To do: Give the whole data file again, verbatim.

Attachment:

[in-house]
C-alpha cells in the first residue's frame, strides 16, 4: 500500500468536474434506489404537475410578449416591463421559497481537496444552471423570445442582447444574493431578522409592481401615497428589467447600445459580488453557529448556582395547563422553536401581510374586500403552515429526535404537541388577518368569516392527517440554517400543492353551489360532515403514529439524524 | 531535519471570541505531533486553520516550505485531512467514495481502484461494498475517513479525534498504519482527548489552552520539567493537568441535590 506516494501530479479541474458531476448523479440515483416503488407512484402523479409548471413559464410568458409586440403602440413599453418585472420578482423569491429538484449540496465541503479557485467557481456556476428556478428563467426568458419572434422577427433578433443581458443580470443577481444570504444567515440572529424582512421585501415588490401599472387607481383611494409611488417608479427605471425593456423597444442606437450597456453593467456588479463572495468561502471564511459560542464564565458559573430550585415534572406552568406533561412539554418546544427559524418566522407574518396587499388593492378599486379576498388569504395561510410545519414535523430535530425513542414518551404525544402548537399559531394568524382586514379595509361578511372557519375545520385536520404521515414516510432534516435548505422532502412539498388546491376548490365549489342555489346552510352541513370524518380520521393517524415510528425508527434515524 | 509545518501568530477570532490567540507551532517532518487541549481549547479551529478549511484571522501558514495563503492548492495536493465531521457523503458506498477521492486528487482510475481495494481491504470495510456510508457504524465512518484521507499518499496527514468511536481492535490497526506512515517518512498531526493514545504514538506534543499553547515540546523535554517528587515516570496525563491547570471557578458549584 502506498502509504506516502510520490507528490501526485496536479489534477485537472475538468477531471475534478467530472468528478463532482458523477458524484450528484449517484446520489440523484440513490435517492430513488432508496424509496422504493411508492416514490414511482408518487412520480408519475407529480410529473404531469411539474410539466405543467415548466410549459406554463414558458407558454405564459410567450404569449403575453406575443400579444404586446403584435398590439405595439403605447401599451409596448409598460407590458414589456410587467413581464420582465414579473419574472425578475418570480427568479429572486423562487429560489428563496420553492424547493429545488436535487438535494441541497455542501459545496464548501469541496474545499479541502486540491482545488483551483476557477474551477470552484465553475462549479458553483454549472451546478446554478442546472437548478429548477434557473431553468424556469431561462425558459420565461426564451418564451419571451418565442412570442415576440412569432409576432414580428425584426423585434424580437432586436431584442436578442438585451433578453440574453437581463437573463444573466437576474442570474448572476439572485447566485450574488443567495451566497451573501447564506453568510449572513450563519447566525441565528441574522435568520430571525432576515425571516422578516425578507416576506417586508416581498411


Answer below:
[in-house]
C-alpha cells in the first residue's frame, strides 16, 4: 500500500468536474434506489404537475410578449416591463421559497481537496444552471423570445442582447444574493431578522409592481401615497428589467447600445459580488453557529448556582395547563422553536401581510374586500403552515429526535404537541388577518368569516392527517440554517400543492353551489360532515403514529439524524 | 531535519471570541505531533486553520516550505485531512467514495481502484461494498475517513479525534498504519482527548489552552520539567493537568441535590 506516494501530479479541474458531476448523479440515483416503488407512484402523479409548471413559464410568458409586440403602440413599453418585472420578482423569491429538484449540496465541503479557485467557481456556476428556478428563467426568458419572434422577427433578433443581458443580470443577481444570504444567515440572529424582512421585501415588490401599472387607481383611494409611488417608479427605471425593456423597444442606437450597456453593467456588479463572495468561502471564511459560542464564565458559573430550585415534572406552568406533561412539554418546544427559524418566522407574518396587499388593492378599486379576498388569504395561510410545519414535523430535530425513542414518551404525544402548537399559531394568524382586514379595509361578511372557519375545520385536520404521515414516510432534516435548505422532502412539498388546491376548490365549489342555489346552510352541513370524518380520521393517524415510528425508527434515524 | 509545518501568530477570532490567540507551532517532518487541549481549547479551529478549511484571522501558514495563503492548492495536493465531521457523503458506498477521492486528487482510475481495494481491504470495510456510508457504524465512518484521507499518499496527514468511536481492535490497526506512515517518512498531526493514545504514538506534543499553547515540546523535554517528587515516570496525563491547570471557578458549584 502506498502509504506516502510520490507528490501526485496536479489534477485537472475538468477531471475534478467530472468528478463532482458523477458524484450528484449517484446520489440523484440513490435517492430513488432508496424509496422504493411508492416514490414511482408518487412520480408519475407529480410529473404531469411539474410539466405543467415548466410549459406554463414558458407558454405564459410567450404569449403575453406575443400579444404586446403584435398590439405595439403605447401599451409596448409598460407590458414589456410587467413581464420582465414579473419574472425578475418570480427568479429572486423562487429560489428563496420553492424547493429545488436535487438535494441541497455542501459545496464548501469541496474545499479541502486540491482545488483551483476557477474551477470552484465553475462549479458553483454549472451546478446554478442546472437548478429548477434557473431553468424556469431561462425558459420565461426564451418564451419571451418565442412570442415576440412569432409576432414580428425584426423585434424580437432586436431584442436578442438585451433578453440574453437581463437573463444573466437576474442570474448572476439572485447566485450574488443567495451566497451573501447564506453568510449572513450563519447566525441565528441574522435568520430571525432576515425571516422578516425578507416576506417586508416581498411